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Study finds multivitamins delay AIDS progression by 54 percent

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A daily dose of multivitamins and minerals in the early stages of HIV infection can delay progression of the disease that causes AIDS by as much as 54 percent in people who are not receiving antiretroviral drugs, according to a study published Tuesday in the Journal of the American Medical Association and led by a Florida International University professor of dietetics and nutrition.

Researchers from FIU and Harvard University followed 878 HIV-infected patients in Botswana and tracked the progression of their disease for two years, finding that patients who received daily supplements of vitamins B, C and E plus selenium had a lower risk of depleting the number of immune response cells in their bodies.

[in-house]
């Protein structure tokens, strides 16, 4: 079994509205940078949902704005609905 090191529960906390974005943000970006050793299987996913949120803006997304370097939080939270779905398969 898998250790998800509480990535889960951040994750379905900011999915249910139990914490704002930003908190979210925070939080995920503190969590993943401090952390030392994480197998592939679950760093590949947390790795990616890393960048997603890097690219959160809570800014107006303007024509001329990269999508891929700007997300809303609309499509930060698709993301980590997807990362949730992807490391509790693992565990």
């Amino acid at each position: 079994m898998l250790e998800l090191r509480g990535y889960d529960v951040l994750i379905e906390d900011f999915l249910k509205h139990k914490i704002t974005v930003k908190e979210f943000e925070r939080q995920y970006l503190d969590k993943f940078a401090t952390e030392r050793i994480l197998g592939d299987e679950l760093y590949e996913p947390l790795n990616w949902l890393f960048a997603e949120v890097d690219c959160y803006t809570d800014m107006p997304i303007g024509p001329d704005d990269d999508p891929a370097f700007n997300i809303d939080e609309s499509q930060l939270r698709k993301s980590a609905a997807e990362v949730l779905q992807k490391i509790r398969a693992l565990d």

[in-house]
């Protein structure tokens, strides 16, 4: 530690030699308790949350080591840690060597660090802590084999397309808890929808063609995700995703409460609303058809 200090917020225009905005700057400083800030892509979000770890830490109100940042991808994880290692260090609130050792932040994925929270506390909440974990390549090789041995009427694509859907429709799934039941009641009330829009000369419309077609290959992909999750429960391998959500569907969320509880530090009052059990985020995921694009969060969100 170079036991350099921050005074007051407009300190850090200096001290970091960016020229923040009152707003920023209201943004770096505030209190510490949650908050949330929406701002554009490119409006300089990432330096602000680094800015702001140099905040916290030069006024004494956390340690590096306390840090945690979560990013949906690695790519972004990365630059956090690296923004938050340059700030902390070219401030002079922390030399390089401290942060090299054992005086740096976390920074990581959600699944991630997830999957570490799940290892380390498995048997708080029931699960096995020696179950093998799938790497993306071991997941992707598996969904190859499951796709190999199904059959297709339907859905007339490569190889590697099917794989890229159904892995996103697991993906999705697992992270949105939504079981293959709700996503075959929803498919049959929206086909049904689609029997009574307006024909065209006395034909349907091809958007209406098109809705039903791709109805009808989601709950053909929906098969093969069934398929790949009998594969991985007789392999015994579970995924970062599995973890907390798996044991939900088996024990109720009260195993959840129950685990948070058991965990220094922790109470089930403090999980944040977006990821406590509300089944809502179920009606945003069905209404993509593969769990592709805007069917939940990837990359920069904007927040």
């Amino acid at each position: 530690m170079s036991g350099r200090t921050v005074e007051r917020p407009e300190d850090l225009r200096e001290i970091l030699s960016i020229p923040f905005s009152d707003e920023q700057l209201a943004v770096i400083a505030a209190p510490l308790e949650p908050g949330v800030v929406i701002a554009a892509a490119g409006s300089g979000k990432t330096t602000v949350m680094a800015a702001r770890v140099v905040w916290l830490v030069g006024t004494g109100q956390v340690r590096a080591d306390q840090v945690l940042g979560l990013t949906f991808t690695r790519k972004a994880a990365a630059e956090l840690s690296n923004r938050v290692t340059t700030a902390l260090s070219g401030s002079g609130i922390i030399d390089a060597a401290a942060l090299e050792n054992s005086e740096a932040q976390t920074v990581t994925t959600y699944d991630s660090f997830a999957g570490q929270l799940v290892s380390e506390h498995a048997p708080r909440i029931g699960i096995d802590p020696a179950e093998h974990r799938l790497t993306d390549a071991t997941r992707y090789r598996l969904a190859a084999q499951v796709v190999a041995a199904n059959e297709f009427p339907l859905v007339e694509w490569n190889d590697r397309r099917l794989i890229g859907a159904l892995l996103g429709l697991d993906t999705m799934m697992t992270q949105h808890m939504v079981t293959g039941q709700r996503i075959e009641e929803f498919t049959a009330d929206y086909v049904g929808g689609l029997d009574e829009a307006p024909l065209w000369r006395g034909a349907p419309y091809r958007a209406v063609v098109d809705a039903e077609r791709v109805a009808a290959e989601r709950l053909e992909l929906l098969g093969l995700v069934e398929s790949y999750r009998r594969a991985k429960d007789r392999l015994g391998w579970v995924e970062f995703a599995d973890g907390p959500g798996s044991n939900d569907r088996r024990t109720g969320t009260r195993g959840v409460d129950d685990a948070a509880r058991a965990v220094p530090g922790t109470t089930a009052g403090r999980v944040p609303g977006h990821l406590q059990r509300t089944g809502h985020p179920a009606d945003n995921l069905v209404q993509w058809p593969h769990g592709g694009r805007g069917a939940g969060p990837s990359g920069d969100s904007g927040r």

The supplements also reduced the risk of other measures of disease progression, including AIDS symptoms and AIDS-related deaths, of which there were four in the study group.

Vitamins B, C and E are essential for maintaining a responsive immune system, and selenium may also play an important role in preventing HIV replication, said Marianna K. Baum, the FIU researcher and lead investigator in the study. Read more.

 

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